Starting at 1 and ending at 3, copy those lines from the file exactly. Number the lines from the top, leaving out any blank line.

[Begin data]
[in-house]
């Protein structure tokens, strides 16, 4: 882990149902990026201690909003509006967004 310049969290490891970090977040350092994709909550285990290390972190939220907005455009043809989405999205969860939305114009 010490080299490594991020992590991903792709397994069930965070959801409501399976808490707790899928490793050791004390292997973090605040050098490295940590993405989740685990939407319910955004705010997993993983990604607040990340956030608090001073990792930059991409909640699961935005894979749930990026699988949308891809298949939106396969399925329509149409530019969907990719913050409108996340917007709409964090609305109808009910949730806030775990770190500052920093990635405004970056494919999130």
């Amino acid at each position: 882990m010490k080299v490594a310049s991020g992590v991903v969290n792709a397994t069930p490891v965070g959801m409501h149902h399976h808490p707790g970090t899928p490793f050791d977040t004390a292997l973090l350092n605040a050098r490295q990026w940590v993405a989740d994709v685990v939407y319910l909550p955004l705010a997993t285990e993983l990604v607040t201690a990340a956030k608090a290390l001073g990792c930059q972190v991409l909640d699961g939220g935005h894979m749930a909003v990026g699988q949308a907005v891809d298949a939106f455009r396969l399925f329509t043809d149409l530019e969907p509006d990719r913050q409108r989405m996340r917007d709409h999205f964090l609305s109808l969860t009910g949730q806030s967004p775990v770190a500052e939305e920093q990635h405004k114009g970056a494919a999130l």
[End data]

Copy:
[in-house]
């Protein structure tokens, strides 16, 4: 882990149902990026201690909003509006967004 310049969290490891970090977040350092994709909550285990290390972190939220907005455009043809989405999205969860939305114009 010490080299490594991020992590991903792709397994069930965070959801409501399976808490707790899928490793050791004390292997973090605040050098490295940590993405989740685990939407319910955004705010997993993983990604607040990340956030608090001073990792930059991409909640699961935005894979749930990026699988949308891809298949939106396969399925329509149409530019969907990719913050409108996340917007709409964090609305109808009910949730806030775990770190500052920093990635405004970056494919999130």
């Amino acid at each position: 882990m010490k080299v490594a310049s991020g992590v991903v969290n792709a397994t069930p490891v965070g959801m409501h149902h399976h808490p707790g970090t899928p490793f050791d977040t004390a292997l973090l350092n605040a050098r490295q990026w940590v993405a989740d994709v685990v939407y319910l909550p955004l705010a997993t285990e993983l990604v607040t201690a990340a956030k608090a290390l001073g990792c930059q972190v991409l909640d699961g939220g935005h894979m749930a909003v990026g699988q949308a907005v891809d298949a939106f455009r396969l399925f329509t043809d149409l530019e969907p509006d990719r913050q409108r989405m996340r917007d709409h999205f964090l609305s109808l969860t009910g949730q806030s967004p775990v770190a500052e939305e920093q990635h405004k114009g970056a494919a999130l």